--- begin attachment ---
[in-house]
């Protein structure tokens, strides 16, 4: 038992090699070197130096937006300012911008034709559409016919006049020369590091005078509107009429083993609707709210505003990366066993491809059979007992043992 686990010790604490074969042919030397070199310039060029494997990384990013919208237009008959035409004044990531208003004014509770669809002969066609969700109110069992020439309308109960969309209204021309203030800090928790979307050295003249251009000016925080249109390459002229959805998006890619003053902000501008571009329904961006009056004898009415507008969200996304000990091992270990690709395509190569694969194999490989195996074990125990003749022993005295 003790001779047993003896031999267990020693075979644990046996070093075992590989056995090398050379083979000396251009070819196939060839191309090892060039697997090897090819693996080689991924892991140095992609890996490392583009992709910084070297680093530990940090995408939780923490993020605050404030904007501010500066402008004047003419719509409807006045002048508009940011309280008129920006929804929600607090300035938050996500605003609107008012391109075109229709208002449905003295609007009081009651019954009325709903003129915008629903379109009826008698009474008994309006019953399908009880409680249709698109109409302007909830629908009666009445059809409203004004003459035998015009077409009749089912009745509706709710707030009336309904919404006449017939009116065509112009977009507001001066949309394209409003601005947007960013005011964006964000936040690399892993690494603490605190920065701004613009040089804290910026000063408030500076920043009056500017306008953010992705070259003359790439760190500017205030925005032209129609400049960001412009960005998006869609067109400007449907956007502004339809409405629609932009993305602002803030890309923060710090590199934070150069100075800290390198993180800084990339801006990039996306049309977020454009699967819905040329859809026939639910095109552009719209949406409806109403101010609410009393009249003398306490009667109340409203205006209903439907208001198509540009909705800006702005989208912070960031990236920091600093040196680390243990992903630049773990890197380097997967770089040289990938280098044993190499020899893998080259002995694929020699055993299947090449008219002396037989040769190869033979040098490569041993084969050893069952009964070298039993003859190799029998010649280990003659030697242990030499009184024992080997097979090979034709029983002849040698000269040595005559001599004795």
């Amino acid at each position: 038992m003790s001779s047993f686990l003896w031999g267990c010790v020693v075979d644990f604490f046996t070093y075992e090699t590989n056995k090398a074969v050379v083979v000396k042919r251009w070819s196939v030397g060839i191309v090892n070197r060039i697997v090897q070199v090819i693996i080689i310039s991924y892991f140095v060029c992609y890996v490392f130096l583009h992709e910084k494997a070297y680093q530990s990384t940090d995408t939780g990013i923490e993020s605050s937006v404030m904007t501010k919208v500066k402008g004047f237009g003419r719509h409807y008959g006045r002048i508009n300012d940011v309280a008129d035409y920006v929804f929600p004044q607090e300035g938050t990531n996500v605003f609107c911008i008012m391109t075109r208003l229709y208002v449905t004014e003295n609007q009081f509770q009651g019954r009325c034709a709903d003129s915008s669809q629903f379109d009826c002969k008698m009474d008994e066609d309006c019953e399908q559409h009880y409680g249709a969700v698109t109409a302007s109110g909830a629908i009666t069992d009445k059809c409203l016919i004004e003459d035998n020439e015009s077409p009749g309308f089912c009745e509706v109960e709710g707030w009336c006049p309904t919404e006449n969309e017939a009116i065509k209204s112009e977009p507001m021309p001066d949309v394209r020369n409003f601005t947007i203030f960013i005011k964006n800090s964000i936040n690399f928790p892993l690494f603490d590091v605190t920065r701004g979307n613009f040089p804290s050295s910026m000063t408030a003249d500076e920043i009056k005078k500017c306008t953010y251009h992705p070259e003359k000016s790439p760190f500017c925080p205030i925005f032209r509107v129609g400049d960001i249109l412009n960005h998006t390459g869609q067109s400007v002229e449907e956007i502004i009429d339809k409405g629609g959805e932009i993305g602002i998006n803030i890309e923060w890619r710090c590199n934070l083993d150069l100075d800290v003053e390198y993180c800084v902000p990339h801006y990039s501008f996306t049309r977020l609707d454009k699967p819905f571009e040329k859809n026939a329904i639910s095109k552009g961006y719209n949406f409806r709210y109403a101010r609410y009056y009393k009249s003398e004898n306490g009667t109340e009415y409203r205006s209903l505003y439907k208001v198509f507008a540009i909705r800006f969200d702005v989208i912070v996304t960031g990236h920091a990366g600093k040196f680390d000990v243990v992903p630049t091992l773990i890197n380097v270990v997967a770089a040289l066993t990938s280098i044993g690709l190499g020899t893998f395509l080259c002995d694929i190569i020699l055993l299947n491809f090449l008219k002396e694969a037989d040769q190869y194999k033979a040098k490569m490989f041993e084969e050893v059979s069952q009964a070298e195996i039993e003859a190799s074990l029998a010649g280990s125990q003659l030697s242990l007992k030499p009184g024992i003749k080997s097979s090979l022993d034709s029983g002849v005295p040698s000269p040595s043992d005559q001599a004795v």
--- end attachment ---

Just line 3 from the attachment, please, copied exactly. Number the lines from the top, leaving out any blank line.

């Amino acid at each position: 038992m003790s001779s047993f686990l003896w031999g267990c010790v020693v075979d644990f604490f046996t070093y075992e090699t590989n056995k090398a074969v050379v083979v000396k042919r251009w070819s196939v030397g060839i191309v090892n070197r060039i697997v090897q070199v090819i693996i080689i310039s991924y892991f140095v060029c992609y890996v490392f130096l583009h992709e910084k494997a070297y680093q530990s990384t940090d995408t939780g990013i923490e993020s605050s937006v404030m904007t501010k919208v500066k402008g004047f237009g003419r719509h409807y008959g006045r002048i508009n300012d940011v309280a008129d035409y920006v929804f929600p004044q607090e300035g938050t990531n996500v605003f609107c911008i008012m391109t075109r208003l229709y208002v449905t004014e003295n609007q009081f509770q009651g019954r009325c034709a709903d003129s915008s669809q629903f379109d009826c002969k008698m009474d008994e066609d309006c019953e399908q559409h009880y409680g249709a969700v698109t109409a302007s109110g909830a629908i009666t069992d009445k059809c409203l016919i004004e003459d035998n020439e015009s077409p009749g309308f089912c009745e509706v109960e709710g707030w009336c006049p309904t919404e006449n969309e017939a009116i065509k209204s112009e977009p507001m021309p001066d949309v394209r020369n409003f601005t947007i203030f960013i005011k964006n800090s964000i936040n690399f928790p892993l690494f603490d590091v605190t920065r701004g979307n613009f040089p804290s050295s910026m000063t408030a003249d500076e920043i009056k005078k500017c306008t953010y251009h992705p070259e003359k000016s790439p760190f500017c925080p205030i925005f032209r509107v129609g400049d960001i249109l412009n960005h998006t390459g869609q067109s400007v002229e449907e956007i502004i009429d339809k409405g629609g959805e932009i993305g602002i998006n803030i890309e923060w890619r710090c590199n934070l083993d150069l100075d800290v003053e390198y993180c800084v902000p990339h801006y990039s501008f996306t049309r977020l609707d454009k699967p819905f571009e040329k859809n026939a329904i639910s095109k552009g961006y719209n949406f409806r709210y109403a101010r609410y009056y009393k009249s003398e004898n306490g009667t109340e009415y409203r205006s209903l505003y439907k208001v198509f507008a540009i909705r800006f969200d702005v989208i912070v996304t960031g990236h920091a990366g600093k040196f680390d000990v243990v992903p630049t091992l773990i890197n380097v270990v997967a770089a040289l066993t990938s280098i044993g690709l190499g020899t893998f395509l080259c002995d694929i190569i020699l055993l299947n491809f090449l008219k002396e694969a037989d040769q190869y194999k033979a040098k490569m490989f041993e084969e050893v059979s069952q009964a070298e195996i039993e003859a190799s074990l029998a010649g280990s125990q003659l030697s242990l007992k030499p009184g024992i003749k080997s097979s090979l022993d034709s029983g002849v005295p040698s000269p040595s043992d005559q001599a004795v």